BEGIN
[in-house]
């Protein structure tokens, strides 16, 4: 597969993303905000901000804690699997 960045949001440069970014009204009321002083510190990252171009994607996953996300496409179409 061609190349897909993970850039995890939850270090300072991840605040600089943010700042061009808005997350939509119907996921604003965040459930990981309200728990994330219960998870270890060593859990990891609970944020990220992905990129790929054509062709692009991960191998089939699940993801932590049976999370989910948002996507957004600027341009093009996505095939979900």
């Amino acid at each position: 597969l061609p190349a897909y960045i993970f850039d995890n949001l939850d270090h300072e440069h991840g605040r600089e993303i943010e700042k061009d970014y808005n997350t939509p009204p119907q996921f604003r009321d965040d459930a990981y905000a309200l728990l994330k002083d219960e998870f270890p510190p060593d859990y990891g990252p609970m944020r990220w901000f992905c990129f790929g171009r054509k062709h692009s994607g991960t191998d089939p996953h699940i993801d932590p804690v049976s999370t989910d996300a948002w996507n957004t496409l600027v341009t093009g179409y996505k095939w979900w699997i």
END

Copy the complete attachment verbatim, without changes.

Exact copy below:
[in-house]
């Protein structure tokens, strides 16, 4: 597969993303905000901000804690699997 960045949001440069970014009204009321002083510190990252171009994607996953996300496409179409 061609190349897909993970850039995890939850270090300072991840605040600089943010700042061009808005997350939509119907996921604003965040459930990981309200728990994330219960998870270890060593859990990891609970944020990220992905990129790929054509062709692009991960191998089939699940993801932590049976999370989910948002996507957004600027341009093009996505095939979900």
């Amino acid at each position: 597969l061609p190349a897909y960045i993970f850039d995890n949001l939850d270090h300072e440069h991840g605040r600089e993303i943010e700042k061009d970014y808005n997350t939509p009204p119907q996921f604003r009321d965040d459930a990981y905000a309200l728990l994330k002083d219960e998870f270890p510190p060593d859990y990891g990252p609970m944020r990220w901000f992905c990129f790929g171009r054509k062709h692009s994607g991960t191998d089939p996953h699940i993801d932590p804690v049976s999370t989910d996300a948002w996507n957004t496409l600027v341009t093009g179409y996505k095939w979900w699997i």